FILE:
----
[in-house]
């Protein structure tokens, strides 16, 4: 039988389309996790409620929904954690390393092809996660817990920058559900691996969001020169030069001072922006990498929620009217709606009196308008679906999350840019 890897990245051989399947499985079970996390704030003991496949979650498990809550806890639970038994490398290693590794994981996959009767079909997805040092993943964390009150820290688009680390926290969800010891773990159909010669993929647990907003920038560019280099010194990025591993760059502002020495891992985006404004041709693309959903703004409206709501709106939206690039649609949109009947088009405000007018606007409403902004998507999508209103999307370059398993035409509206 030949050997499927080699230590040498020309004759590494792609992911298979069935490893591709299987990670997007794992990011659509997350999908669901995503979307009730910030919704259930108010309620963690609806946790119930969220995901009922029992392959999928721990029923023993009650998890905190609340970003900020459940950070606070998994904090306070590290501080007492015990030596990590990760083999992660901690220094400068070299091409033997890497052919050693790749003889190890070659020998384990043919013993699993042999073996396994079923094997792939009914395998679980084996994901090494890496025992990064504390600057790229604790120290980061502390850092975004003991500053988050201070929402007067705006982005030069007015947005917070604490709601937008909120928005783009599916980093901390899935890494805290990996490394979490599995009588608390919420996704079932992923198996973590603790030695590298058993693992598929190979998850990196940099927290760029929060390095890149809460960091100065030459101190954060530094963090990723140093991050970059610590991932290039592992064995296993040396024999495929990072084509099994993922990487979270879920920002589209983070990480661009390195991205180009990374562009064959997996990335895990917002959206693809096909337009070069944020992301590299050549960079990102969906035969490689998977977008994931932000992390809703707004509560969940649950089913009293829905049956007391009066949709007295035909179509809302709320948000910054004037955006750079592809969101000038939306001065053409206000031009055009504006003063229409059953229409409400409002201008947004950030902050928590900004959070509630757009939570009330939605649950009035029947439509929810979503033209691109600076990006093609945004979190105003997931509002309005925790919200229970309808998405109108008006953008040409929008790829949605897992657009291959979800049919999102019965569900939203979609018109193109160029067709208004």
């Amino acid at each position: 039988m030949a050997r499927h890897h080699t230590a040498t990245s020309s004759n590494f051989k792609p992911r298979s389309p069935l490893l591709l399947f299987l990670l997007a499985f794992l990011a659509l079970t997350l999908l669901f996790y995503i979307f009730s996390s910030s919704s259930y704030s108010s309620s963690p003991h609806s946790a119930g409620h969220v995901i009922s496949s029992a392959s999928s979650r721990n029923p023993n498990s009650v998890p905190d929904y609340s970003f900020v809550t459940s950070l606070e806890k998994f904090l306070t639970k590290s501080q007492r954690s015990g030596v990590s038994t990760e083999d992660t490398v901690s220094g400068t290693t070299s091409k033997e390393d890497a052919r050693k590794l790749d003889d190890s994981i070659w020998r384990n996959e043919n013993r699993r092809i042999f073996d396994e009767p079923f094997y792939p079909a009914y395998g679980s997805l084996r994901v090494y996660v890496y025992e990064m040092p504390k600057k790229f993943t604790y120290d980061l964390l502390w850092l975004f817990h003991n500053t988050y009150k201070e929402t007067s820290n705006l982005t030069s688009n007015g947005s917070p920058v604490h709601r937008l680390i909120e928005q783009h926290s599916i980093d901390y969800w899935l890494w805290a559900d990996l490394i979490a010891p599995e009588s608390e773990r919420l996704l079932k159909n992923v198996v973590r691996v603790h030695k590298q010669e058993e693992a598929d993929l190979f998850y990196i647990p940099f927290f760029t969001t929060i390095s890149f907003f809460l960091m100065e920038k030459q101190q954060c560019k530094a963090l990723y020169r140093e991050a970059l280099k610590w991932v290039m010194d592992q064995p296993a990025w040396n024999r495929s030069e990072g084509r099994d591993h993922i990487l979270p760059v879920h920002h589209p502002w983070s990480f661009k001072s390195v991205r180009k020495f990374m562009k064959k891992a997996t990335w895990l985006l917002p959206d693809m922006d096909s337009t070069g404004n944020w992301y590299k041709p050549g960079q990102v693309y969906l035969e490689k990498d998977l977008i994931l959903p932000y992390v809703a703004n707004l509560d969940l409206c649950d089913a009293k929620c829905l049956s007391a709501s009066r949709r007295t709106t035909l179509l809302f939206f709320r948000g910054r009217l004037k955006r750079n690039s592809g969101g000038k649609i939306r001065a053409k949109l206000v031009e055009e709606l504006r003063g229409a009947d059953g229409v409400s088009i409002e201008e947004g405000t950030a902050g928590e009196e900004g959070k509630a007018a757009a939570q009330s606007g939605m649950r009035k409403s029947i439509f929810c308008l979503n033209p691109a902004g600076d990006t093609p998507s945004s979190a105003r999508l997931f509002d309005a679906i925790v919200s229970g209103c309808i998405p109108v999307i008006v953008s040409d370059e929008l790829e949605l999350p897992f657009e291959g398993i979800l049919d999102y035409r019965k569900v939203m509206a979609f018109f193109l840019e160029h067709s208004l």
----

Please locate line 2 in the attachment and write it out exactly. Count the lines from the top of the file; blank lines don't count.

């Protein structure tokens, strides 16, 4: 039988389309996790409620929904954690390393092809996660817990920058559900691996969001020169030069001072922006990498929620009217709606009196308008679906999350840019 890897990245051989399947499985079970996390704030003991496949979650498990809550806890639970038994490398290693590794994981996959009767079909997805040092993943964390009150820290688009680390926290969800010891773990159909010669993929647990907003920038560019280099010194990025591993760059502002020495891992985006404004041709693309959903703004409206709501709106939206690039649609949109009947088009405000007018606007409403902004998507999508209103999307370059398993035409509206 030949050997499927080699230590040498020309004759590494792609992911298979069935490893591709299987990670997007794992990011659509997350999908669901995503979307009730910030919704259930108010309620963690609806946790119930969220995901009922029992392959999928721990029923023993009650998890905190609340970003900020459940950070606070998994904090306070590290501080007492015990030596990590990760083999992660901690220094400068070299091409033997890497052919050693790749003889190890070659020998384990043919013993699993042999073996396994079923094997792939009914395998679980084996994901090494890496025992990064504390600057790229604790120290980061502390850092975004003991500053988050201070929402007067705006982005030069007015947005917070604490709601937008909120928005783009599916980093901390899935890494805290990996490394979490599995009588608390919420996704079932992923198996973590603790030695590298058993693992598929190979998850990196940099927290760029929060390095890149809460960091100065030459101190954060530094963090990723140093991050970059610590991932290039592992064995296993040396024999495929990072084509099994993922990487979270879920920002589209983070990480661009390195991205180009990374562009064959997996990335895990917002959206693809096909337009070069944020992301590299050549960079990102969906035969490689998977977008994931932000992390809703707004509560969940649950089913009293829905049956007391009066949709007295035909179509809302709320948000910054004037955006750079592809969101000038939306001065053409206000031009055009504006003063229409059953229409409400409002201008947004950030902050928590900004959070509630757009939570009330939605649950009035029947439509929810979503033209691109600076990006093609945004979190105003997931509002309005925790919200229970309808998405109108008006953008040409929008790829949605897992657009291959979800049919999102019965569900939203979609018109193109160029067709208004």